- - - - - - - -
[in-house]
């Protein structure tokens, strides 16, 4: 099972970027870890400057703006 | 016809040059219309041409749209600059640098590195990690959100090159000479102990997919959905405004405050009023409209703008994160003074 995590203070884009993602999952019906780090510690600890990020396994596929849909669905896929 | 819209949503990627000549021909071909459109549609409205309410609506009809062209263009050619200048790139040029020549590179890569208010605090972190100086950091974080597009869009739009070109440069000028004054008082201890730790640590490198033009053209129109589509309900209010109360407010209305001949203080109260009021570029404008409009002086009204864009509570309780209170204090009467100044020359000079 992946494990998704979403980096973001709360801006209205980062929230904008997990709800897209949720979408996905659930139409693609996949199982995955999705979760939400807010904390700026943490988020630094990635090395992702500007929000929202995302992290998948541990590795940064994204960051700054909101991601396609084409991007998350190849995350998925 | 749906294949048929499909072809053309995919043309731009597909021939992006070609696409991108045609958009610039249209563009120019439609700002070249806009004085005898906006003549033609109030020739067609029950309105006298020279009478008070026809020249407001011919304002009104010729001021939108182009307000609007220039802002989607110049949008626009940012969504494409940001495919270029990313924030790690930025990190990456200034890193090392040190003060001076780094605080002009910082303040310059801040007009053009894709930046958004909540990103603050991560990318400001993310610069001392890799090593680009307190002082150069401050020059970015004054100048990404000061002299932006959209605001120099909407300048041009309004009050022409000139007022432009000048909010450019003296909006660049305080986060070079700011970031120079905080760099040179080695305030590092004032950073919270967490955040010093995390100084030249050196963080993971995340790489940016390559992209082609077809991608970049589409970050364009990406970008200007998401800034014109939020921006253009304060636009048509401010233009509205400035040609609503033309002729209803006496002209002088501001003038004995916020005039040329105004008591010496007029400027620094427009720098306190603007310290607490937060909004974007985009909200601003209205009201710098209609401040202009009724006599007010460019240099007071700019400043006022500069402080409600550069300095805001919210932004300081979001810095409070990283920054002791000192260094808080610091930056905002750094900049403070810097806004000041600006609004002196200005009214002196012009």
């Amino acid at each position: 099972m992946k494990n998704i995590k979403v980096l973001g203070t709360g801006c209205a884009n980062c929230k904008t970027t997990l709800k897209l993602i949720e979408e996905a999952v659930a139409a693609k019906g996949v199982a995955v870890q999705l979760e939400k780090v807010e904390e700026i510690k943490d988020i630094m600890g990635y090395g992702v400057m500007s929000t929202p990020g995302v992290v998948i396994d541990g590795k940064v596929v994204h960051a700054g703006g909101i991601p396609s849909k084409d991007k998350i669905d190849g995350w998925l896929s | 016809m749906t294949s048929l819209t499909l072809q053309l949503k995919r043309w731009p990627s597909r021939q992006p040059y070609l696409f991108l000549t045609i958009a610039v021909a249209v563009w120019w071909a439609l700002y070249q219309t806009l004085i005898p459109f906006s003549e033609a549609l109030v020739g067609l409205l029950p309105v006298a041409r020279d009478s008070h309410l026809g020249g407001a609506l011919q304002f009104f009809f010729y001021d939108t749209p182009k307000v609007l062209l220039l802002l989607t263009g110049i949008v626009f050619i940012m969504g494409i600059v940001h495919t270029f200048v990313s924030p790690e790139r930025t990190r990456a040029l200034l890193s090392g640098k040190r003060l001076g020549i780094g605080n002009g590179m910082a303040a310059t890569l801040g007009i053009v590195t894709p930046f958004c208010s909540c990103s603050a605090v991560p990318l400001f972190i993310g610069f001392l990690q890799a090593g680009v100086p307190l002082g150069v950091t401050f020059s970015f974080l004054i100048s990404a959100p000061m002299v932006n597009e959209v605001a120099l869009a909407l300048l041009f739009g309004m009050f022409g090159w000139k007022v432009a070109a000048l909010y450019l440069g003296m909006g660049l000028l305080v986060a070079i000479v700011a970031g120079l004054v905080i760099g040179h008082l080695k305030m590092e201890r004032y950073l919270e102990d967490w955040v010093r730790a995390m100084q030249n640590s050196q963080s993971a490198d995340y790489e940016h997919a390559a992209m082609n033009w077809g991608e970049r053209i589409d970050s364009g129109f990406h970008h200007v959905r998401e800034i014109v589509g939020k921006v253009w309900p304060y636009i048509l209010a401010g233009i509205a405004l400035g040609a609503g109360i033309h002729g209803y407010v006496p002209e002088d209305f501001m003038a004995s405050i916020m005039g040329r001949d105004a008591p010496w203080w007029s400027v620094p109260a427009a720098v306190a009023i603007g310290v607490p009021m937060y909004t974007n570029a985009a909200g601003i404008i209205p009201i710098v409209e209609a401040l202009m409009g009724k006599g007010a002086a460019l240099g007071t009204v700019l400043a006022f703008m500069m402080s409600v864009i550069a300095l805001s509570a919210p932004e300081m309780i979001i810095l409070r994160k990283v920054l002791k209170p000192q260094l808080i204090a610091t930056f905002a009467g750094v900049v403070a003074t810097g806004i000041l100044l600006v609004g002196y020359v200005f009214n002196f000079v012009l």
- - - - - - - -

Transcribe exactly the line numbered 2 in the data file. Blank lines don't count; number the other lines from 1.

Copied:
């Protein structure tokens, strides 16, 4: 099972970027870890400057703006 | 016809040059219309041409749209600059640098590195990690959100090159000479102990997919959905405004405050009023409209703008994160003074 995590203070884009993602999952019906780090510690600890990020396994596929849909669905896929 | 819209949503990627000549021909071909459109549609409205309410609506009809062209263009050619200048790139040029020549590179890569208010605090972190100086950091974080597009869009739009070109440069000028004054008082201890730790640590490198033009053209129109589509309900209010109360407010209305001949203080109260009021570029404008409009002086009204864009509570309780209170204090009467100044020359000079 992946494990998704979403980096973001709360801006209205980062929230904008997990709800897209949720979408996905659930139409693609996949199982995955999705979760939400807010904390700026943490988020630094990635090395992702500007929000929202995302992290998948541990590795940064994204960051700054909101991601396609084409991007998350190849995350998925 | 749906294949048929499909072809053309995919043309731009597909021939992006070609696409991108045609958009610039249209563009120019439609700002070249806009004085005898906006003549033609109030020739067609029950309105006298020279009478008070026809020249407001011919304002009104010729001021939108182009307000609007220039802002989607110049949008626009940012969504494409940001495919270029990313924030790690930025990190990456200034890193090392040190003060001076780094605080002009910082303040310059801040007009053009894709930046958004909540990103603050991560990318400001993310610069001392890799090593680009307190002082150069401050020059970015004054100048990404000061002299932006959209605001120099909407300048041009309004009050022409000139007022432009000048909010450019003296909006660049305080986060070079700011970031120079905080760099040179080695305030590092004032950073919270967490955040010093995390100084030249050196963080993971995340790489940016390559992209082609077809991608970049589409970050364009990406970008200007998401800034014109939020921006253009304060636009048509401010233009509205400035040609609503033309002729209803006496002209002088501001003038004995916020005039040329105004008591010496007029400027620094427009720098306190603007310290607490937060909004974007985009909200601003209205009201710098209609401040202009009724006599007010460019240099007071700019400043006022500069402080409600550069300095805001919210932004300081979001810095409070990283920054002791000192260094808080610091930056905002750094900049403070810097806004000041600006609004002196200005009214002196012009």